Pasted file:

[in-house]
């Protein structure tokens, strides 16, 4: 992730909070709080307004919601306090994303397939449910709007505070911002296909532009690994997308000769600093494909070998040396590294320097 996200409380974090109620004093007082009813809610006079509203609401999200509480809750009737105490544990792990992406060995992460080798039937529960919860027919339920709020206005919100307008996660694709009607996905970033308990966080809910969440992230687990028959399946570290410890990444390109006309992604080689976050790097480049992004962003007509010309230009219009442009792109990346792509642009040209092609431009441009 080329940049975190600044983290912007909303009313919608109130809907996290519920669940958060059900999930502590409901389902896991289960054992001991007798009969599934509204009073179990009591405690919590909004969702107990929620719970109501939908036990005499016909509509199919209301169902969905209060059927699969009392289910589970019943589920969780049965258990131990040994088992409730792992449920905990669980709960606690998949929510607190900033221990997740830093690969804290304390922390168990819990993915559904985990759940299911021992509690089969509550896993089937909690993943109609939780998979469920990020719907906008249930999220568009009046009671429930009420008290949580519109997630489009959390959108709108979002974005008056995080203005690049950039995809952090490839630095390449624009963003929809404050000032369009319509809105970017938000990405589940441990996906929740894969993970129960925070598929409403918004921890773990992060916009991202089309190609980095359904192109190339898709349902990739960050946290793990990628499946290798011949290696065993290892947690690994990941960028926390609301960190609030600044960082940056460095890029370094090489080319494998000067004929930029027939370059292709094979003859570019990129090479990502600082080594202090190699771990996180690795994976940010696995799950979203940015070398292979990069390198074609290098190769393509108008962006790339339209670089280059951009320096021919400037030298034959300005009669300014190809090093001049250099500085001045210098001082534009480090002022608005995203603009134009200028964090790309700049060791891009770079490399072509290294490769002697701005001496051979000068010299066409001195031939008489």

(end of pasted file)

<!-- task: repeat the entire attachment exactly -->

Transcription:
[in-house]
């Protein structure tokens, strides 16, 4: 992730909070709080307004919601306090994303397939449910709007505070911002296909532009690994997308000769600093494909070998040396590294320097 996200409380974090109620004093007082009813809610006079509203609401999200509480809750009737105490544990792990992406060995992460080798039937529960919860027919339920709020206005919100307008996660694709009607996905970033308990966080809910969440992230687990028959399946570290410890990444390109006309992604080689976050790097480049992004962003007509010309230009219009442009792109990346792509642009040209092609431009441009 080329940049975190600044983290912007909303009313919608109130809907996290519920669940958060059900999930502590409901389902896991289960054992001991007798009969599934509204009073179990009591405690919590909004969702107990929620719970109501939908036990005499016909509509199919209301169902969905209060059927699969009392289910589970019943589920969780049965258990131990040994088992409730792992449920905990669980709960606690998949929510607190900033221990997740830093690969804290304390922390168990819990993915559904985990759940299911021992509690089969509550896993089937909690993943109609939780998979469920990020719907906008249930999220568009009046009671429930009420008290949580519109997630489009959390959108709108979002974005008056995080203005690049950039995809952090490839630095390449624009963003929809404050000032369009319509809105970017938000990405589940441990996906929740894969993970129960925070598929409403918004921890773990992060916009991202089309190609980095359904192109190339898709349902990739960050946290793990990628499946290798011949290696065993290892947690690994990941960028926390609301960190609030600044960082940056460095890029370094090489080319494998000067004929930029027939370059292709094979003859570019990129090479990502600082080594202090190699771990996180690795994976940010696995799950979203940015070398292979990069390198074609290098190769393509108008962006790339339209670089280059951009320096021919400037030298034959300005009669300014190809090093001049250099500085001045210098001082534009480090002022608005995203603009134009200028964090790309700049060791891009770079490399072509290294490769002697701005001496051979000068010299066409001195031939008489």